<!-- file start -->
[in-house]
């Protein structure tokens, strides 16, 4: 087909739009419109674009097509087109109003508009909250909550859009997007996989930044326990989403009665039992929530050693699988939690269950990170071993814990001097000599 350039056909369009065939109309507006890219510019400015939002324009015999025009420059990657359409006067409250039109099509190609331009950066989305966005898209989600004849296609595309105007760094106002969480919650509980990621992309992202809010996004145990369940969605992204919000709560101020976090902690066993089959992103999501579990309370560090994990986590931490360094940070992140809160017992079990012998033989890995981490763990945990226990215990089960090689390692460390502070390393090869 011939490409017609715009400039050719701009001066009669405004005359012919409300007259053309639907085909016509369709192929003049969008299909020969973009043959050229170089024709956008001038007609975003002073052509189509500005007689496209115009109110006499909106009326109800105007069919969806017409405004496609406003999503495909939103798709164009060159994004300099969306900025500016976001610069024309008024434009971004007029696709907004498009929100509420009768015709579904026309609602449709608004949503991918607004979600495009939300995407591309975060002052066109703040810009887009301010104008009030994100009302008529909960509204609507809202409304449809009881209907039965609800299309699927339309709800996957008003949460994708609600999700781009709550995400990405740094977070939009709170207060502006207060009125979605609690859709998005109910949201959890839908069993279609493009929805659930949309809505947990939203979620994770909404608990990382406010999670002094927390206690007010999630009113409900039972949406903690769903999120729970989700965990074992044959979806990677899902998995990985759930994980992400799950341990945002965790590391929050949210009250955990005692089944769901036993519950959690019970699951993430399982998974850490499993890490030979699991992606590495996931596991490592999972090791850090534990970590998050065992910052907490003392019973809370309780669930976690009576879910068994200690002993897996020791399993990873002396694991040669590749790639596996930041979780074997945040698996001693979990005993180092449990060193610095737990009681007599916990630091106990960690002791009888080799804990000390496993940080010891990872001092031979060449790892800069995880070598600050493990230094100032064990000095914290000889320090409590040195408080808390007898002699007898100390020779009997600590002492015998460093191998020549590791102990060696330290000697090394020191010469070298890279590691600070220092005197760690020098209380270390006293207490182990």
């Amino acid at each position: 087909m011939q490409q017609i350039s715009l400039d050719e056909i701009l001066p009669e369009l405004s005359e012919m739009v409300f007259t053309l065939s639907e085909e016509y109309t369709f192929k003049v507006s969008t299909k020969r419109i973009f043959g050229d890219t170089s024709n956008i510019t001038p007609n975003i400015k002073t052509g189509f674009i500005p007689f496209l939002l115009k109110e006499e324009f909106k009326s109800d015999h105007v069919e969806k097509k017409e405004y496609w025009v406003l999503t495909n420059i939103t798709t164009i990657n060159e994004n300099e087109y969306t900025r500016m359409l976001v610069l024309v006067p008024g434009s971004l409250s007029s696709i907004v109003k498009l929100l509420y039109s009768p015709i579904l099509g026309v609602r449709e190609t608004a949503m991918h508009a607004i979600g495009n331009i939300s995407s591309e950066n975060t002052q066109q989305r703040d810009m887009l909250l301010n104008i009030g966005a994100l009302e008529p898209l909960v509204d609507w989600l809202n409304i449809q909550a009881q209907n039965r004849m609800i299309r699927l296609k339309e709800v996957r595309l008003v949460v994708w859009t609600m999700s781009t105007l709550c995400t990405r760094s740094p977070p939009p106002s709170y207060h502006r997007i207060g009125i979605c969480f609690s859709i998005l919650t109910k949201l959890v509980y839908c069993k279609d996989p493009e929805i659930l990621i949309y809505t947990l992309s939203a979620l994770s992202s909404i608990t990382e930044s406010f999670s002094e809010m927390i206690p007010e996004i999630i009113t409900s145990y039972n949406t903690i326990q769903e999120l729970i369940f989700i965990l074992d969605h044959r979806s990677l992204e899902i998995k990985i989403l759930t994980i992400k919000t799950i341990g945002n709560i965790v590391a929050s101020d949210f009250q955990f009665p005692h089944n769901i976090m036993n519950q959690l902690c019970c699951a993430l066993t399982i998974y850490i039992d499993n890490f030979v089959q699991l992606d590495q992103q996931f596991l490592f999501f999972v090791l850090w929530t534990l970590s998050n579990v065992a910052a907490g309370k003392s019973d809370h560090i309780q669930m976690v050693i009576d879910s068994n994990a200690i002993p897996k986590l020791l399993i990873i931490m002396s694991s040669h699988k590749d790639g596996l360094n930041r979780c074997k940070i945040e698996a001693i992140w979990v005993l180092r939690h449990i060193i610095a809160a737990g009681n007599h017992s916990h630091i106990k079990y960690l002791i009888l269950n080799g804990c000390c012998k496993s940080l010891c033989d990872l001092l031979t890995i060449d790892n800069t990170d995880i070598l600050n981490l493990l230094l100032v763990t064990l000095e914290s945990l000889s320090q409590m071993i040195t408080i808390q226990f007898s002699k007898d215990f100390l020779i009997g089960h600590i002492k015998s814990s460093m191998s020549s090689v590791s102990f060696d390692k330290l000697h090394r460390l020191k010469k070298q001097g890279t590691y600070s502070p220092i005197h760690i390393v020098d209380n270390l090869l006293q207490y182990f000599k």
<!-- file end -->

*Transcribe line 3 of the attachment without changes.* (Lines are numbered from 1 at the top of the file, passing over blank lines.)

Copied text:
């Amino acid at each position: 087909m011939q490409q017609i350039s715009l400039d050719e056909i701009l001066p009669e369009l405004s005359e012919m739009v409300f007259t053309l065939s639907e085909e016509y109309t369709f192929k003049v507006s969008t299909k020969r419109i973009f043959g050229d890219t170089s024709n956008i510019t001038p007609n975003i400015k002073t052509g189509f674009i500005p007689f496209l939002l115009k109110e006499e324009f909106k009326s109800d015999h105007v069919e969806k097509k017409e405004y496609w025009v406003l999503t495909n420059i939103t798709t164009i990657n060159e994004n300099e087109y969306t900025r500016m359409l976001v610069l024309v006067p008024g434009s971004l409250s007029s696709i907004v109003k498009l929100l509420y039109s009768p015709i579904l099509g026309v609602r449709e190609t608004a949503m991918h508009a607004i979600g495009n331009i939300s995407s591309e950066n975060t002052q066109q989305r703040d810009m887009l909250l301010n104008i009030g966005a994100l009302e008529p898209l909960v509204d609507w989600l809202n409304i449809q909550a009881q209907n039965r004849m609800i299309r699927l296609k339309e709800v996957r595309l008003v949460v994708w859009t609600m999700s781009t105007l709550c995400t990405r760094s740094p977070p939009p106002s709170y207060h502006r997007i207060g009125i979605c969480f609690s859709i998005l919650t109910k949201l959890v509980y839908c069993k279609d996989p493009e929805i659930l990621i949309y809505t947990l992309s939203a979620l994770s992202s909404i608990t990382e930044s406010f999670s002094e809010m927390i206690p007010e996004i999630i009113t409900s145990y039972n949406t903690i326990q769903e999120l729970i369940f989700i965990l074992d969605h044959r979806s990677l992204e899902i998995k990985i989403l759930t994980i992400k919000t799950i341990g945002n709560i965790v590391a929050s101020d949210f009250q955990f009665p005692h089944n769901i976090m036993n519950q959690l902690c019970c699951a993430l066993t399982i998974y850490i039992d499993n890490f030979v089959q699991l992606d590495q992103q996931f596991l490592f999501f999972v090791l850090w929530t534990l970590s998050n579990v065992a910052a907490g309370k003392s019973d809370h560090i309780q669930m976690v050693i009576d879910s068994n994990a200690i002993p897996k986590l020791l399993i990873i931490m002396s694991s040669h699988k590749d790639g596996l360094n930041r979780c074997k940070i945040e698996a001693i992140w979990v005993l180092r939690h449990i060193i610095a809160a737990g009681n007599h017992s916990h630091i106990k079990y960690l002791i009888l269950n080799g804990c000390c012998k496993s940080l010891c033989d990872l001092l031979t890995i060449d790892n800069t990170d995880i070598l600050n981490l493990l230094l100032v763990t064990l000095e914290s945990l000889s320090q409590m071993i040195t408080i808390q226990f007898s002699k007898d215990f100390l020779i009997g089960h600590i002492k015998s814990s460093m191998s020549s090689v590791s102990f060696d390692k330290l000697h090394r460390l020191k010469k070298q001097g890279t590691y600070s502070p220092i005197h760690i390393v020098d209380n270390l090869l006293q207490y182990f000599k």